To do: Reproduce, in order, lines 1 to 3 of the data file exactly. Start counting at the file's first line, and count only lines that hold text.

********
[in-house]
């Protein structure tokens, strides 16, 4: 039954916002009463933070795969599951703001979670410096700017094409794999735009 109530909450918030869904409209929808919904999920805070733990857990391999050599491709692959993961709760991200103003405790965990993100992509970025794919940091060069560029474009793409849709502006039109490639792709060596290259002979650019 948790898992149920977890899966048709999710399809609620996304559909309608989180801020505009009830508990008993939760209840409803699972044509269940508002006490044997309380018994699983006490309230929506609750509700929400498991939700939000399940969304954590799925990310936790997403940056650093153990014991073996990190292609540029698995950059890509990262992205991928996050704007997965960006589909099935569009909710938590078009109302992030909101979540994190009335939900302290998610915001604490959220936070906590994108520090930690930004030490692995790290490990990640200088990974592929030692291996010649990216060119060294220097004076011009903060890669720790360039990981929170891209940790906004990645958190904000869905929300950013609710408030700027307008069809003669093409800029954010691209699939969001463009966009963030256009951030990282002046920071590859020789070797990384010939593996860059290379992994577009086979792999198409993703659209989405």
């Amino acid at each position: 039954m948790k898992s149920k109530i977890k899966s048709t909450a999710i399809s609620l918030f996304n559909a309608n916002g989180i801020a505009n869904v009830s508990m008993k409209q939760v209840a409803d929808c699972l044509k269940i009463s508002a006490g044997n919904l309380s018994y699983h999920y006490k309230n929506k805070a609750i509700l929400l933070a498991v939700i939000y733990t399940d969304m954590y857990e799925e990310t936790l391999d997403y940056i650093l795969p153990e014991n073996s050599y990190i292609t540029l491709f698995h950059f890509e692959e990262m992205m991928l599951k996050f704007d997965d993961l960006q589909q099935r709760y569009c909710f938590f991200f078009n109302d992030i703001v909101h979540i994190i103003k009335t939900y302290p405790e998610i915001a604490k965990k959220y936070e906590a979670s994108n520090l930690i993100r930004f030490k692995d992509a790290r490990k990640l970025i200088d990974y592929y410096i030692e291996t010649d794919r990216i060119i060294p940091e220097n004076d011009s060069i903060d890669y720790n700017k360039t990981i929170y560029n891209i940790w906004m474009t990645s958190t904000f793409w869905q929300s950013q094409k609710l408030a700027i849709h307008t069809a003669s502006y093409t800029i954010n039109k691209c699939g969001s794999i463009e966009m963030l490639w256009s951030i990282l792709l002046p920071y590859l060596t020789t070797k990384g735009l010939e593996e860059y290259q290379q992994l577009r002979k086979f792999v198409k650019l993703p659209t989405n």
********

[in-house]
């Protein structure tokens, strides 16, 4: 039954916002009463933070795969599951703001979670410096700017094409794999735009 109530909450918030869904409209929808919904999920805070733990857990391999050599491709692959993961709760991200103003405790965990993100992509970025794919940091060069560029474009793409849709502006039109490639792709060596290259002979650019 948790898992149920977890899966048709999710399809609620996304559909309608989180801020505009009830508990008993939760209840409803699972044509269940508002006490044997309380018994699983006490309230929506609750509700929400498991939700939000399940969304954590799925990310936790997403940056650093153990014991073996990190292609540029698995950059890509990262992205991928996050704007997965960006589909099935569009909710938590078009109302992030909101979540994190009335939900302290998610915001604490959220936070906590994108520090930690930004030490692995790290490990990640200088990974592929030692291996010649990216060119060294220097004076011009903060890669720790360039990981929170891209940790906004990645958190904000869905929300950013609710408030700027307008069809003669093409800029954010691209699939969001463009966009963030256009951030990282002046920071590859020789070797990384010939593996860059290379992994577009086979792999198409993703659209989405």
């Amino acid at each position: 039954m948790k898992s149920k109530i977890k899966s048709t909450a999710i399809s609620l918030f996304n559909a309608n916002g989180i801020a505009n869904v009830s508990m008993k409209q939760v209840a409803d929808c699972l044509k269940i009463s508002a006490g044997n919904l309380s018994y699983h999920y006490k309230n929506k805070a609750i509700l929400l933070a498991v939700i939000y733990t399940d969304m954590y857990e799925e990310t936790l391999d997403y940056i650093l795969p153990e014991n073996s050599y990190i292609t540029l491709f698995h950059f890509e692959e990262m992205m991928l599951k996050f704007d997965d993961l960006q589909q099935r709760y569009c909710f938590f991200f078009n109302d992030i703001v909101h979540i994190i103003k009335t939900y302290p405790e998610i915001a604490k965990k959220y936070e906590a979670s994108n520090l930690i993100r930004f030490k692995d992509a790290r490990k990640l970025i200088d990974y592929y410096i030692e291996t010649d794919r990216i060119i060294p940091e220097n004076d011009s060069i903060d890669y720790n700017k360039t990981i929170y560029n891209i940790w906004m474009t990645s958190t904000f793409w869905q929300s950013q094409k609710l408030a700027i849709h307008t069809a003669s502006y093409t800029i954010n039109k691209c699939g969001s794999i463009e966009m963030l490639w256009s951030i990282l792709l002046p920071y590859l060596t020789t070797k990384g735009l010939e593996e860059y290259q290379q992994l577009r002979k086979f792999v198409k650019l993703p659209t989405n």